So journalism must rise to the occasion to document the myriad prismatic facets of change. The work is endless and all-encompassing.

Sports reporters now cover victims of COVID-19. For a while, the Free Press weekend sked, which lays out potential stories for weekend staff, gave simple marching orders: "all virus, all the time."

We have explored how the pandemic has impacted health-care workers and restaurants and musicians. We have compiled the numbers tracing the spread of the virus and explored how the pandemic has erected new barriers for people who are homeless. And we have kept up with news that changes not just by hour, but by minute.

Free Press legislative reporter Larry Kusch works a story.  (Mikaela MacKenzie / Winnipeg Free Press)

Free Press legislative reporter Larry Kusch works a story. (Mikaela MacKenzie / Winnipeg Free Press)

There is a heavy responsibility to this work. It is a matter of survival. By reporting public-health recommendations, media helps to share the information the public needs to slow the spread of COVID-19; by putting bright lights on government actions, media gives the public the details it needs to scrutinize far-reaching decisions.

Imagine trying to navigate this juncture of history without journalism. Imagine trying to find the light in the darkness with few working reporters left to shine it.

This is a thought exercise for now, but the uncomfortable truth is that one day, it may be more than hypothetical; many journalism institutions are hanging on by a thread.

Imagine trying to navigate this juncture of history without journalism. Imagine trying to find the light in the darkness with few working reporters left to shine it.

At the Free Press, we voted to take a pay cut, knowing that the pain that has rocked so many Canadians would not leave us unscathed. Yet we stand among the lucky, both on the media landscape and the pandemic one as a whole. We still have our jobs. Our work, and all the joy and the pain and the gravity it holds, goes on.

And we are lucky because, after 148 years telling Manitoba’s stories, we have you. We have our readers, and the place this independently owned newspaper has carved out in the community. The Free Press has been bruised by the economic quakes of the 21st century, and now by a global emergency, but we are still spilling ink.

And in the days after publisher Bob Cox wrote about our emergency pay cut and the financial challenges posed by COVID-19, readers rallied around us. Some even sent in cheques, along with kind notes wishing us the best. Many signed up to take the paper; Richardson International chipped in with 100 digital subscriptions.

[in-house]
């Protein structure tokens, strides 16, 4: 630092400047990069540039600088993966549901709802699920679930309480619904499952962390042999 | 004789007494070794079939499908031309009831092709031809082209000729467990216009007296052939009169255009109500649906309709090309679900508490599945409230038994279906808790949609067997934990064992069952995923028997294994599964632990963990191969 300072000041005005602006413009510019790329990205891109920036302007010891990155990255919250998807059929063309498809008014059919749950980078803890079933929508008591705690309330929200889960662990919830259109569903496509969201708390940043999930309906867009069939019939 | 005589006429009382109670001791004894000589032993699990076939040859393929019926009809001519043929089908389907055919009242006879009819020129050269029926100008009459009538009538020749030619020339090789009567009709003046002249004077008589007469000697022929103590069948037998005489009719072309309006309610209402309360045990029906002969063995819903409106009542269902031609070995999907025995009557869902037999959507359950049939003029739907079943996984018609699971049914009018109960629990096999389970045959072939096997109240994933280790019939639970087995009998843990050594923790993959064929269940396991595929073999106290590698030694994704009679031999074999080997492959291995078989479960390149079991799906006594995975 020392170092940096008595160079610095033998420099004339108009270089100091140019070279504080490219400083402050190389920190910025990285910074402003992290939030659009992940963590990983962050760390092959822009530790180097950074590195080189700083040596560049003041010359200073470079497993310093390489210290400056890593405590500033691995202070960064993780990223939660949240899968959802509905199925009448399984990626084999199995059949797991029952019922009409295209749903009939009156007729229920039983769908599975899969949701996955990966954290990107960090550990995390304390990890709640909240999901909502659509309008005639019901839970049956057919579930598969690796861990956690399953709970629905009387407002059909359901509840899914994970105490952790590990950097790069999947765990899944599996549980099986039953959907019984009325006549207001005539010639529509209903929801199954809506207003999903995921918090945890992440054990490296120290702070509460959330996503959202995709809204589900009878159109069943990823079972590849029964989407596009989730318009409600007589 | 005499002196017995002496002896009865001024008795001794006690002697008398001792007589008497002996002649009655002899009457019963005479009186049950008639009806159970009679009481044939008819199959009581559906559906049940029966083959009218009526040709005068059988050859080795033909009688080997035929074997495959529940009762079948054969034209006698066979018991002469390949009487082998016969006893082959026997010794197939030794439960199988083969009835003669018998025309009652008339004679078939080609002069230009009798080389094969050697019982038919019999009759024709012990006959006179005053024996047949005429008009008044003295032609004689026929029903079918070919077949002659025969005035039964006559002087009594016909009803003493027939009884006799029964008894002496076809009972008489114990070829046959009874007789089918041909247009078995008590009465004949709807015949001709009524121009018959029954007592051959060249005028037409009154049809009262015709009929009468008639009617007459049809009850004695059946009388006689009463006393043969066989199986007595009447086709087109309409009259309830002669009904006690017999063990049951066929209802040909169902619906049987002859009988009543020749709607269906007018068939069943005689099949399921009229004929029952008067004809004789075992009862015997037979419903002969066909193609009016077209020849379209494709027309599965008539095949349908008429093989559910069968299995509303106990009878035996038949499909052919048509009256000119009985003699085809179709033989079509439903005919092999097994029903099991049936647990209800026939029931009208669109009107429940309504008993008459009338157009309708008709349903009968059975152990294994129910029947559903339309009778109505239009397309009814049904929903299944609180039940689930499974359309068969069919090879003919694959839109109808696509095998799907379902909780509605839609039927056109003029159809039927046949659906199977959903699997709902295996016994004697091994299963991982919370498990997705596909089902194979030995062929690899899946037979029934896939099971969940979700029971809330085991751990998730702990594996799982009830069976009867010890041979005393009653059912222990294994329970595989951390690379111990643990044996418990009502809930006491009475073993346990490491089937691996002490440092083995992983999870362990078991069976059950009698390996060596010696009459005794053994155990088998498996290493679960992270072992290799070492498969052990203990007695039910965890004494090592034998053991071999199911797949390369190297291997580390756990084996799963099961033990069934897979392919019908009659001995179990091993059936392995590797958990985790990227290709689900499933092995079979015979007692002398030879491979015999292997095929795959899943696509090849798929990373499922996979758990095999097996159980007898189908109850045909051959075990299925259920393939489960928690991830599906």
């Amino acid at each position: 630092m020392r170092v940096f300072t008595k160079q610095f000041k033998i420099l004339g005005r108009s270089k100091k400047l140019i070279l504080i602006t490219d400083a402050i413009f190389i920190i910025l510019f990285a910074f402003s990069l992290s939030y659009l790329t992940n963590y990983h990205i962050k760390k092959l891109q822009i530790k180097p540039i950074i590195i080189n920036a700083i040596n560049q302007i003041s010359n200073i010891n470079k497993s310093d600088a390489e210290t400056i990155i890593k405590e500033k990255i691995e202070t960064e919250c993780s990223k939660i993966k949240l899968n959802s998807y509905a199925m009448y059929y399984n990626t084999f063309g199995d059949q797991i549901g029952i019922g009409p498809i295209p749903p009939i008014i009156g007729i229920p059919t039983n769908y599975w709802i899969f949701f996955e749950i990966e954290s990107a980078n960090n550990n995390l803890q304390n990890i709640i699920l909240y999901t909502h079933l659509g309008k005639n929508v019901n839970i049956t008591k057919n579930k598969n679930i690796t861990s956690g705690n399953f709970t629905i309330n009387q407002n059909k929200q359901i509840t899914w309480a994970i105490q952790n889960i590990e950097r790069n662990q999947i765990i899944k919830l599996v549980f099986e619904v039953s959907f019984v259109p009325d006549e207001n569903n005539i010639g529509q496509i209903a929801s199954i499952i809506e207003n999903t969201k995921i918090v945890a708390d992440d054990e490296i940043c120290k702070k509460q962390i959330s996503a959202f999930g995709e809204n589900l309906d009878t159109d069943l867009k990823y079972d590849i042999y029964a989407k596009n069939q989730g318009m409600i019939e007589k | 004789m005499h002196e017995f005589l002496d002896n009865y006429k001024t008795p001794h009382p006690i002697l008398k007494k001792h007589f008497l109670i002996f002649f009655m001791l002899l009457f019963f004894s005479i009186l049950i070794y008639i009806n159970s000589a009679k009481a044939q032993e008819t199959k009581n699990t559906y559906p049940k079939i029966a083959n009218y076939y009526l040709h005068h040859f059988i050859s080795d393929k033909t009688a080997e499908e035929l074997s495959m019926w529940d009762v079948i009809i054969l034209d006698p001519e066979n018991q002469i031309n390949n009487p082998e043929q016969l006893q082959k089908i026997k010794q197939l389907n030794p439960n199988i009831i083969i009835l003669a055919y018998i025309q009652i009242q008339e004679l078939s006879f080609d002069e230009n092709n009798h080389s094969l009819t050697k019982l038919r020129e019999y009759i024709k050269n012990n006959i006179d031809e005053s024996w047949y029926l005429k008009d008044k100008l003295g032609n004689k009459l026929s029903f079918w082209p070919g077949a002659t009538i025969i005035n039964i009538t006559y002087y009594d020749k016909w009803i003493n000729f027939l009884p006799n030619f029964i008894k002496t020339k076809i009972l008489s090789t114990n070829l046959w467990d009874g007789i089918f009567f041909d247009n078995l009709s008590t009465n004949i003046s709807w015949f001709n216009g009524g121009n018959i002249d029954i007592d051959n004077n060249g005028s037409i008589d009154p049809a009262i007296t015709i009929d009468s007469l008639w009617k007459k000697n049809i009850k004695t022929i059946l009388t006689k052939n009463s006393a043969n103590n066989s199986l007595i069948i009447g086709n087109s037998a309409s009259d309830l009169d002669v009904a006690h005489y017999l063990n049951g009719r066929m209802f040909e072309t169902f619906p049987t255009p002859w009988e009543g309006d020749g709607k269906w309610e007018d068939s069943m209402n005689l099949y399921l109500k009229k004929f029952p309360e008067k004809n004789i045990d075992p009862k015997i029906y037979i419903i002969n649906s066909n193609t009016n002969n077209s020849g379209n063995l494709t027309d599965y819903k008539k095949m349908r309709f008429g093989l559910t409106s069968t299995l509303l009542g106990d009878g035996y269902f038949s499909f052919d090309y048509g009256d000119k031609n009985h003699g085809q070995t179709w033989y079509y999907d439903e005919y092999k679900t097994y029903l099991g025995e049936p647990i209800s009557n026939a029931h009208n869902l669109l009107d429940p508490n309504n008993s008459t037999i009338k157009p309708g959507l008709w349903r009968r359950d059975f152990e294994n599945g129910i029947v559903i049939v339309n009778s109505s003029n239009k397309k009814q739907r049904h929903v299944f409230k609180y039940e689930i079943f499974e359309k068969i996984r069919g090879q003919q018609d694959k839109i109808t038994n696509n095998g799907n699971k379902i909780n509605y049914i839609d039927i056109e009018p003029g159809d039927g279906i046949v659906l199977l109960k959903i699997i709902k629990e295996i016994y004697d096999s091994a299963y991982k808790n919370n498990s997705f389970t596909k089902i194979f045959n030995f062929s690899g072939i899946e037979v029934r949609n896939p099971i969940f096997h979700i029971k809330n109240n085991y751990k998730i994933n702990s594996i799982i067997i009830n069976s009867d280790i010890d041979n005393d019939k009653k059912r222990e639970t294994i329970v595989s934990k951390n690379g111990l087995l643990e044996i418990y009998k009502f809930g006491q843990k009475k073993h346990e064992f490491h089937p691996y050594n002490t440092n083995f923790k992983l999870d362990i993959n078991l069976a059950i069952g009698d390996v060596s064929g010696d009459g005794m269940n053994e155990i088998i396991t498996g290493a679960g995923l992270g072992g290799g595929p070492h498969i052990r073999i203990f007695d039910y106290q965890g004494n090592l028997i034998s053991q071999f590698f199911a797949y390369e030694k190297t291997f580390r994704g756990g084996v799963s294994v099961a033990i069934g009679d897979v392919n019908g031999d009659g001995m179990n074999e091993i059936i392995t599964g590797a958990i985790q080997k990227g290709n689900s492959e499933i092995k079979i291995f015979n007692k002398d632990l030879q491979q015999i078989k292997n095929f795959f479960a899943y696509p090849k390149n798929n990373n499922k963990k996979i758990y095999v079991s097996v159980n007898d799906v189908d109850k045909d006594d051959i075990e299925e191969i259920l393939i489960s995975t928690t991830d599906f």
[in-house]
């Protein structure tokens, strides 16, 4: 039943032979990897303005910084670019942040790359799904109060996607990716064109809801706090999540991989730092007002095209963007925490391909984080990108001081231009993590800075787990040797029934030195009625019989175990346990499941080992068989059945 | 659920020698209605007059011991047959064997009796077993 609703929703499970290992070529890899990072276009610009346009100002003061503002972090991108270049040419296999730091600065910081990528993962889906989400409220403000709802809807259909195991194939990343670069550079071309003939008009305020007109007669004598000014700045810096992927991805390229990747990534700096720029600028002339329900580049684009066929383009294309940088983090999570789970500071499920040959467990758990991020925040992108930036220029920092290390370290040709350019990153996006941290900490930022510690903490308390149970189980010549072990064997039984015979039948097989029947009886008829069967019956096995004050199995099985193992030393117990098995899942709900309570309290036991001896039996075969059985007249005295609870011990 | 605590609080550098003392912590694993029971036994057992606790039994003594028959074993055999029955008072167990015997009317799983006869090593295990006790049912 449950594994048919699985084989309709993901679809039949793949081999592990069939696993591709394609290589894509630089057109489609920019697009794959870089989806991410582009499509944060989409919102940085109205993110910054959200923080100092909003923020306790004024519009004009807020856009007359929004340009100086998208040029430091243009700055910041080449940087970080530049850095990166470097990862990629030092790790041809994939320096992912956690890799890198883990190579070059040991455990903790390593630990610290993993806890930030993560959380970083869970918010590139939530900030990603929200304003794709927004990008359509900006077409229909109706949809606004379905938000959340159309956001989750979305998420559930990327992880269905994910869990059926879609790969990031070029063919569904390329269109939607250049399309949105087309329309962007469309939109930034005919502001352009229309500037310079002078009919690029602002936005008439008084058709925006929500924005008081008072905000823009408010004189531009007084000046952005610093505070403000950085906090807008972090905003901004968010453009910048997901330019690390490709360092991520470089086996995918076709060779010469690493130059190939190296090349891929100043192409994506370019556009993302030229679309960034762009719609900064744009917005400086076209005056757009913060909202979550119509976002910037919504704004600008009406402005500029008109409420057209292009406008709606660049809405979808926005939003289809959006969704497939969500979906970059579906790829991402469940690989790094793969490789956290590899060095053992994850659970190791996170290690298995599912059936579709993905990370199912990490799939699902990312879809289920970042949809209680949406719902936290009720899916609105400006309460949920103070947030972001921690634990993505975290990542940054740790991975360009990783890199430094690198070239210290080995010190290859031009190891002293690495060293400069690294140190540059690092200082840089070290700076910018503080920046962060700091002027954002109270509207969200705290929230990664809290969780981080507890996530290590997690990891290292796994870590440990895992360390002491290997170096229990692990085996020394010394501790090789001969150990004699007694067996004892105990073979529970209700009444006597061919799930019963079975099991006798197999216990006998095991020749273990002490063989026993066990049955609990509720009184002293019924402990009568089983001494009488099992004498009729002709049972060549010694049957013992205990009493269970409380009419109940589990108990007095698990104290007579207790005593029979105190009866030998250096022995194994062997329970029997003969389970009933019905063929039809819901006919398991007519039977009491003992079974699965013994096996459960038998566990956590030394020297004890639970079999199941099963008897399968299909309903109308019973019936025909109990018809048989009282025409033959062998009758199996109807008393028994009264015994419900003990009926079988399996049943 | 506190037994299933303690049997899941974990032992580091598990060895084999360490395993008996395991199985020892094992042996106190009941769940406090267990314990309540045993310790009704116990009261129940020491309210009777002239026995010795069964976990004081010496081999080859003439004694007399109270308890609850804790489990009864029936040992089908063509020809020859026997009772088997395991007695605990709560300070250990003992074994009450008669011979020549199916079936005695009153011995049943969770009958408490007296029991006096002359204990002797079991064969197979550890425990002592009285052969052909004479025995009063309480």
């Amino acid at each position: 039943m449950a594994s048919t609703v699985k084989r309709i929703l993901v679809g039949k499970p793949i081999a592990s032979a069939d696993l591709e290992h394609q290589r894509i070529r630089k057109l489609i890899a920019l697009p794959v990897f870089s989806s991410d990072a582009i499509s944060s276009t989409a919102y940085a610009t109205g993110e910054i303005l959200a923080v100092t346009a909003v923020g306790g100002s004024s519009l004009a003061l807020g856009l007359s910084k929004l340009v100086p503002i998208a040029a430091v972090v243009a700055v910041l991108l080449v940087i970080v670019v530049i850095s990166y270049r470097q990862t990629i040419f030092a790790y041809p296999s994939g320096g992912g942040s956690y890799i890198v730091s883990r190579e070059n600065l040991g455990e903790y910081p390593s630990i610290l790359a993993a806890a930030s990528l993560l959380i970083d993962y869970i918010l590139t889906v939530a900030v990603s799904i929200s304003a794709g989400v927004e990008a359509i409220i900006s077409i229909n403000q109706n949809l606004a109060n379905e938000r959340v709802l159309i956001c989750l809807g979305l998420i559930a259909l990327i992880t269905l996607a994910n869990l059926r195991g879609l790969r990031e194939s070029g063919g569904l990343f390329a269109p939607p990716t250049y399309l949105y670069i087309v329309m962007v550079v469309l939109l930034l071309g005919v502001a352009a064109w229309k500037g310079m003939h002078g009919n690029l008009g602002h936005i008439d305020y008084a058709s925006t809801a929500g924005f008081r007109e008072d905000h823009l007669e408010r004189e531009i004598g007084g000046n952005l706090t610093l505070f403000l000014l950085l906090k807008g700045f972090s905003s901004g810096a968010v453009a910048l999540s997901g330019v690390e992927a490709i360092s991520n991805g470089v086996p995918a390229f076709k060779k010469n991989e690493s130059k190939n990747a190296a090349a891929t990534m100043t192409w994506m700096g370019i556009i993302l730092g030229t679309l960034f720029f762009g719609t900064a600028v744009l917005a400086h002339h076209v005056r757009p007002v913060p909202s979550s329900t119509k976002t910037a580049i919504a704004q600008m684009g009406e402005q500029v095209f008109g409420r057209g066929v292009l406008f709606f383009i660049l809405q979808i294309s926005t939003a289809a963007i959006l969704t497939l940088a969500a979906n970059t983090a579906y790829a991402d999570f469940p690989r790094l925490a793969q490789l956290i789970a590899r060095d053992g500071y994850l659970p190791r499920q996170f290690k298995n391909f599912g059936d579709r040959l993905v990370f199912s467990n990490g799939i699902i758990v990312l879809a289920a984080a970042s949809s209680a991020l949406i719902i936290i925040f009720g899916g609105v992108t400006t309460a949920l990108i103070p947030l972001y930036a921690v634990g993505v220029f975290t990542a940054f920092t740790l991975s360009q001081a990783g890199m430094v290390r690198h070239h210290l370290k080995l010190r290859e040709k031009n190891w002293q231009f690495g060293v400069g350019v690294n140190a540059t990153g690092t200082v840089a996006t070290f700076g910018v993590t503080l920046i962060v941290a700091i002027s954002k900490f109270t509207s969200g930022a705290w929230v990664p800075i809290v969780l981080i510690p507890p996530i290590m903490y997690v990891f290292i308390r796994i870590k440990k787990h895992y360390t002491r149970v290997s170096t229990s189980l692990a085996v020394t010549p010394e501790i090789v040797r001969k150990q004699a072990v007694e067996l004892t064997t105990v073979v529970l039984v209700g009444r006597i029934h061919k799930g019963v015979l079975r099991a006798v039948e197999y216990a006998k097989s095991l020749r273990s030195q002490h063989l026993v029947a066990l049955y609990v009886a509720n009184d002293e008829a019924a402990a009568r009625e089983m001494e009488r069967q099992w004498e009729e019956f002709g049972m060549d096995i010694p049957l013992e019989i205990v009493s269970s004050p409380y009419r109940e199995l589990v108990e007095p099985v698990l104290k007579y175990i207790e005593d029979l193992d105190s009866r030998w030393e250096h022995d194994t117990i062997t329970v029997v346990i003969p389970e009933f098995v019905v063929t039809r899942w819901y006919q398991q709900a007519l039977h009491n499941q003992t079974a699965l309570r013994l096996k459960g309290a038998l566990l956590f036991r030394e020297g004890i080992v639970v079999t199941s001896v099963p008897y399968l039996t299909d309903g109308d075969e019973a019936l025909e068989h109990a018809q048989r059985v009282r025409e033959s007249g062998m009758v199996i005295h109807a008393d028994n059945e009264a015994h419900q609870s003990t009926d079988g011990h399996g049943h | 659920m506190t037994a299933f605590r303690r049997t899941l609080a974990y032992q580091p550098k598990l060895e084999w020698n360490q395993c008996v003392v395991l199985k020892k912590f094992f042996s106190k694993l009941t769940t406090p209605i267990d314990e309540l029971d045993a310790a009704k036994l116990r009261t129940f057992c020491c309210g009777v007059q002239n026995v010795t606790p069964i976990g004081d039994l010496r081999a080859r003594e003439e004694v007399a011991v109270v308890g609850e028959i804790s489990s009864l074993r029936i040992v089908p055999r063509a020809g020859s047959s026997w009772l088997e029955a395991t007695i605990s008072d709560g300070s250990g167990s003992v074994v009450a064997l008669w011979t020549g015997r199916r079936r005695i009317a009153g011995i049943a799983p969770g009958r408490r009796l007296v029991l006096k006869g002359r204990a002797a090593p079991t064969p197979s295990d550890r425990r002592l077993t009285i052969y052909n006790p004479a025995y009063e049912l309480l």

We felt this support as it flooded in. We feel it now. We are grateful, in ways that sometimes exceed our ability to fully express.

At its best, journalism is a conversation, and the support we have received affirms that our readers have seen us, and heard us, and answered back. That is what allows us to keep moving forward.

MIKE DEAL / WINNIPEG FREE PRESS</p><p>A Winnipeg Free Press newspaper box outside the papers' headquarters on Mountain Avenue.</p>

MIKE DEAL / WINNIPEG FREE PRESS

A Winnipeg Free Press newspaper box outside the papers' headquarters on Mountain Avenue.

This is where a love letter turns to a prayer, and a plea: we need you to stay with us.

Because it is not only the now, the pandemic. It is what will happen after, as advertising is expected to take a long time to recover. Newspapers are in the peculiar position of being read more than ever, but financially supported far less. A recession is coming and a cold, hard fact is that many newspapers will not survive it.

There will be difficult days ahead, and by the time Canada has recovered from COVID-19, few will have not had to sacrifice something in the effort.

There is hope, though. There will always be hope, so long as there are those lights shining in darkness — the letters from readers, the subscribers voicing their support on social media.

Together, we can make it. For weeks, the Free Press has documented the strain of this pandemic; someday, it will come time to celebrate how we rose above it.

When that day comes, we will be there to tell the story — and we will always remember how readers helped carry us through the storm until the rainbow appeared.

melissa.martin@freepress.mb.ca

Melissa Martin

Melissa Martin
Reporter-at-large

Melissa Martin reports and opines for the Winnipeg Free Press.